Monday, February 26, 2007

Jazz and Abstraction

In a recent post, Dyske Suematsu says that Japanese people like jazz more than Americans do, and this is because Americans are uncomfortable with abstraction, and don't appreciate instrumental music.

Most Americans do not know what to do with abstraction in general. To be able to fully appreciate abstraction, you must be able to turn off your thought, or at least be able to put your thought into the background. This is not as easy as it might seem. In modern art museums, most people’s minds are dominated by thoughts like: “Even I could do this.” Or, “Why is this in a museum?” Or, “This looks like my bed sheet.” Etc.. They are unable to let the abstraction affect their emotions directly; their experience must be filtered through interpretations.

I agree that most Americans are more comfortable with representational art than abstract art, and like pop music with lyrics better than instrumental jazz. But jazz used to be much more popular in America than it is today. What happened? Did Americans have a greater ability to appreciate abstraction in the past? How did they lose it?


Michelle said...

It may be the difference between "Jazz Standards" (Ella Fitzgerald, Benny Goodman, Fats Waller) and the more modern jazz of Miles Davis and John Coltrane and those who came after them.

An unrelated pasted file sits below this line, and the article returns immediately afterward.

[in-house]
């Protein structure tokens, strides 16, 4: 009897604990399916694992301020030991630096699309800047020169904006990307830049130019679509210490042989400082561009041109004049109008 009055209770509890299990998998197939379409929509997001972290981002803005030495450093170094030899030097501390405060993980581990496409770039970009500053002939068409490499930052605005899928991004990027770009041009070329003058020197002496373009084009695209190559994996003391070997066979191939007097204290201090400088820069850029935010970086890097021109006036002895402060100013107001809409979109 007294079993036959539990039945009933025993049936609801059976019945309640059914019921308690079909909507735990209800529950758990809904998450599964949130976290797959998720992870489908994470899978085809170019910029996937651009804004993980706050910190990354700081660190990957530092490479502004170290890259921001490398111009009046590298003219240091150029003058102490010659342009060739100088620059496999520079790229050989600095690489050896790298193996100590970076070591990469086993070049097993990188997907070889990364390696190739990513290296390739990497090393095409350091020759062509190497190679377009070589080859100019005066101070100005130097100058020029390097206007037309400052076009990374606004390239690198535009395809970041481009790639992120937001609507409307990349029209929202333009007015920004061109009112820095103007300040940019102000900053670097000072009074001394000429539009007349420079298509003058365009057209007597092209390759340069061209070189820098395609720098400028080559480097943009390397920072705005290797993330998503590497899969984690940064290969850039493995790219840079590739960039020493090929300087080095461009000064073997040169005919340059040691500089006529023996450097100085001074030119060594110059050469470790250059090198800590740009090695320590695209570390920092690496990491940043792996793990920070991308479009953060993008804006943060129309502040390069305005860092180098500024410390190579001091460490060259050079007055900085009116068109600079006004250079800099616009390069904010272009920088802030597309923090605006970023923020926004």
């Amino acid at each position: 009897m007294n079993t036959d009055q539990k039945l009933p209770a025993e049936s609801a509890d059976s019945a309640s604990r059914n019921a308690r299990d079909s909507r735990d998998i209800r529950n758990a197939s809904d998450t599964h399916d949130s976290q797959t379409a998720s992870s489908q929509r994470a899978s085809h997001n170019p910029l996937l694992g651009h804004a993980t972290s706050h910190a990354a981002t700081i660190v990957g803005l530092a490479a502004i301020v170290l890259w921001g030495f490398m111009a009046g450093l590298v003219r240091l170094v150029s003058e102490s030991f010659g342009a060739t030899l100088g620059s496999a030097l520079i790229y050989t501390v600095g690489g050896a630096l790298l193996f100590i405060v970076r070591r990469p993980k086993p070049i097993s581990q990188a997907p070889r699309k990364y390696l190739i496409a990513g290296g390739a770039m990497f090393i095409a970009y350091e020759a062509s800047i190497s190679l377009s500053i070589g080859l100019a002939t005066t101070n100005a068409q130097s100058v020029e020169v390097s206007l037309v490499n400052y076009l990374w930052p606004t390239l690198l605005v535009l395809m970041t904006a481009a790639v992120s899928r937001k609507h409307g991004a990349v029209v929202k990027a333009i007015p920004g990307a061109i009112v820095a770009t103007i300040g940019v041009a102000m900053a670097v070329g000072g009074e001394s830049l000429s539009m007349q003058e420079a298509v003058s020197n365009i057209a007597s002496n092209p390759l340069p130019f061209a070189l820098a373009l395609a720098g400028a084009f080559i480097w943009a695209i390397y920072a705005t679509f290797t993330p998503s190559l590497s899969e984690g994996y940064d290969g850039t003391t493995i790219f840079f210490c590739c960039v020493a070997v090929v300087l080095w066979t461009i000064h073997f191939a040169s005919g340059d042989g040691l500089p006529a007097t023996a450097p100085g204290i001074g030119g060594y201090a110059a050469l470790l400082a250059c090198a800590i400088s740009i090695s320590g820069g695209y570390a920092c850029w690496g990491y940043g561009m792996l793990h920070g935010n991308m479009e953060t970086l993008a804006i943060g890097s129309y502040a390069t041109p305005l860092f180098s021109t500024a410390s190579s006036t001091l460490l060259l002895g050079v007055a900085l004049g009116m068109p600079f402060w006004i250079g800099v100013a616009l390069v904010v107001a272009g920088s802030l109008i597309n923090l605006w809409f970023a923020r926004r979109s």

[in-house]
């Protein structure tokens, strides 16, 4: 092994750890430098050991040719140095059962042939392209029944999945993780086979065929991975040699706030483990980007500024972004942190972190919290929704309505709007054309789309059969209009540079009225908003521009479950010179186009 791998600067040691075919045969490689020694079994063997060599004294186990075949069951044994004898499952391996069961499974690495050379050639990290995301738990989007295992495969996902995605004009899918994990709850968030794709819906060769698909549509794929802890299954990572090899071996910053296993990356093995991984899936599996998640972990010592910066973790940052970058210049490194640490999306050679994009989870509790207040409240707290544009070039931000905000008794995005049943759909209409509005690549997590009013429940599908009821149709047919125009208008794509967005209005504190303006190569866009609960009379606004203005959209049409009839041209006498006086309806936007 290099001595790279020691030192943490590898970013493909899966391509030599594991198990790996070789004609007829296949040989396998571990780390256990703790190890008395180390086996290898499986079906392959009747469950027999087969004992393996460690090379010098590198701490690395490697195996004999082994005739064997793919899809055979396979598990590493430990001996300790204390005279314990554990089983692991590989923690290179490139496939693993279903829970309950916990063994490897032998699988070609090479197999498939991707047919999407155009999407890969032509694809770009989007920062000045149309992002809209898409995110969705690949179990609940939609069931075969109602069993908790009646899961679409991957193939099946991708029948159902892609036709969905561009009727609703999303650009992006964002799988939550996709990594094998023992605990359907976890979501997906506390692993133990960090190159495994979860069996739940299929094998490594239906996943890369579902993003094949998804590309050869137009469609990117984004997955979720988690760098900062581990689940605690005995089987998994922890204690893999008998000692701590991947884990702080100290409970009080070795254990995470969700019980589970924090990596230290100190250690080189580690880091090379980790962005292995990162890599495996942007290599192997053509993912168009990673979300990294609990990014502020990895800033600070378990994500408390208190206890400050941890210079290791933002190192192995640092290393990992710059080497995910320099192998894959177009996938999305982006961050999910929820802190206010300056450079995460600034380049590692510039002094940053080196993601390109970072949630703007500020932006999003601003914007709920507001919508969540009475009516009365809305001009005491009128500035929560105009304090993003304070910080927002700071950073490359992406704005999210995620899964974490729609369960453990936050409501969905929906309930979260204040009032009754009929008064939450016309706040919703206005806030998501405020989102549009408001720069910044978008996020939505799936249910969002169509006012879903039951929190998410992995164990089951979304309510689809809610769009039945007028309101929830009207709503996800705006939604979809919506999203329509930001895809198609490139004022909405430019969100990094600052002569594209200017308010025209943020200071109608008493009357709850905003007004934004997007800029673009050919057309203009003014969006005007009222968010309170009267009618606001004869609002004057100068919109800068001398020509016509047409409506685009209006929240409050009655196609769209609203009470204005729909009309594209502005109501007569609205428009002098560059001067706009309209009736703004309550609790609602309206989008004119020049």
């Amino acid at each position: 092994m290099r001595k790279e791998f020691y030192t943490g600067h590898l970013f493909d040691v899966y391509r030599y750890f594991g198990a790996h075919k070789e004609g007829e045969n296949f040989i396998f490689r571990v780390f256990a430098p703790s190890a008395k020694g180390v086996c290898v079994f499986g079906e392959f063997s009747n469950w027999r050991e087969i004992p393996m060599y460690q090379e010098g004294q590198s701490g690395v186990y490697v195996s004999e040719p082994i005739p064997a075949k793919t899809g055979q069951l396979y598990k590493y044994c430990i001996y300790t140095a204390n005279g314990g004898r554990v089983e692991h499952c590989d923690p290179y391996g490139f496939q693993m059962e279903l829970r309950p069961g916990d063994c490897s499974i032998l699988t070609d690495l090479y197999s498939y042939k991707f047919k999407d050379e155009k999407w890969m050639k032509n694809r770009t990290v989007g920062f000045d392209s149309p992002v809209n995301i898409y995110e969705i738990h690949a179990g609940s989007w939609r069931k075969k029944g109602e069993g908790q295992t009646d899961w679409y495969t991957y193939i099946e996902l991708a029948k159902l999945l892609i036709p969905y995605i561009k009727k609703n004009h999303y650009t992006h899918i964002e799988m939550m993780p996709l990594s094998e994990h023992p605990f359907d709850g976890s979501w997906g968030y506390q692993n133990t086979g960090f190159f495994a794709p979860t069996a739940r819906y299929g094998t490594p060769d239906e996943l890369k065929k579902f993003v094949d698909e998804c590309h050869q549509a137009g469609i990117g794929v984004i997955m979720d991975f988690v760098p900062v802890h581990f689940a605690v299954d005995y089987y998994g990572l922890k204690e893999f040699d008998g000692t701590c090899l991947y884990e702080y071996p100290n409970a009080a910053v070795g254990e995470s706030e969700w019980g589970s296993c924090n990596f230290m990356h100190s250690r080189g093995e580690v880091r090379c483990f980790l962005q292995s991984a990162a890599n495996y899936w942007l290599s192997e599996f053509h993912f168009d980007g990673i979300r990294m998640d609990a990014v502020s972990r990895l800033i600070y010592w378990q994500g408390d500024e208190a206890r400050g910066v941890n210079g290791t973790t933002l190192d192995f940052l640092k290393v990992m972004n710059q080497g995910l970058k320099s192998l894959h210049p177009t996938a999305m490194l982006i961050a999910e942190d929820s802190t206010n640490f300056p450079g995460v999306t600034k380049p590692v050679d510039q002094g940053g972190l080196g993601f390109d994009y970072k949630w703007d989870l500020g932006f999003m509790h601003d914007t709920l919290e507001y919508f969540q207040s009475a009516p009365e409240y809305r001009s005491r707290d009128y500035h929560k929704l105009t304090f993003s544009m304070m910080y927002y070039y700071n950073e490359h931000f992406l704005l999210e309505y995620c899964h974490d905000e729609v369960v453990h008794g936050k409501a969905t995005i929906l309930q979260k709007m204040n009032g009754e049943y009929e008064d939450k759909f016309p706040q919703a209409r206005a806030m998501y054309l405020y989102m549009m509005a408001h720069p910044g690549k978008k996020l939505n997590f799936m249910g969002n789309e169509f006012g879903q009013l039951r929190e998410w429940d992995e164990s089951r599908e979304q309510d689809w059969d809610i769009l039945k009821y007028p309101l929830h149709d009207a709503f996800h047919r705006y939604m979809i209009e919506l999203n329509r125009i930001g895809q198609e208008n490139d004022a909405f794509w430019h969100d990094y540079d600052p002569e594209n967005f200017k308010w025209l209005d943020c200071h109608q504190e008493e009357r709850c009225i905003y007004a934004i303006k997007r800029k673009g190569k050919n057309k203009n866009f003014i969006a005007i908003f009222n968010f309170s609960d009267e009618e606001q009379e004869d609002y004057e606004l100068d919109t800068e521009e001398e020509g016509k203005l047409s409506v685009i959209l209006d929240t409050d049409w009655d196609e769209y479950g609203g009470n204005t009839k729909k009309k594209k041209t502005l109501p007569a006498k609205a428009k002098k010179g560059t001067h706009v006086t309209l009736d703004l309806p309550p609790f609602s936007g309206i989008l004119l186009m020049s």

Fats Waller and Louis Armstrong are jazz, but they're a different kind of jazz than Coltrane and Davis. A jazz that is more abstract.

So... maybe?

Can't comment on your comparison with art though. I'm a heathen and don't much care for any art. (It's a picture. It's on the wall. Can we go to the Natural History Museum now?)

Anne-Marie said...

"Did Americans have a greater ability to appreciate abstraction in the past? How did they lose it?"

I don't think it's a coincidence that our loss of ability to appreciate the abstract was contemporaneous with the rise of television as a cultural phenomenon.

Television exists to justify advertising. So much of what we have been shown on television serves the corporate agenda, i.e. it helps make Americans more accepting of what they are being sold. An intelligent and discerning populace is the *last* thing businesses want. A side effect of this is that Americans tend to be less able to appreciate non-linear music and films.

Peter said...

Abstraction offers a relatively efficient means of understanding ourselves and our world. I don't think we Americans, as a whole, want too much of that.

I second what Anne-Marie wrote.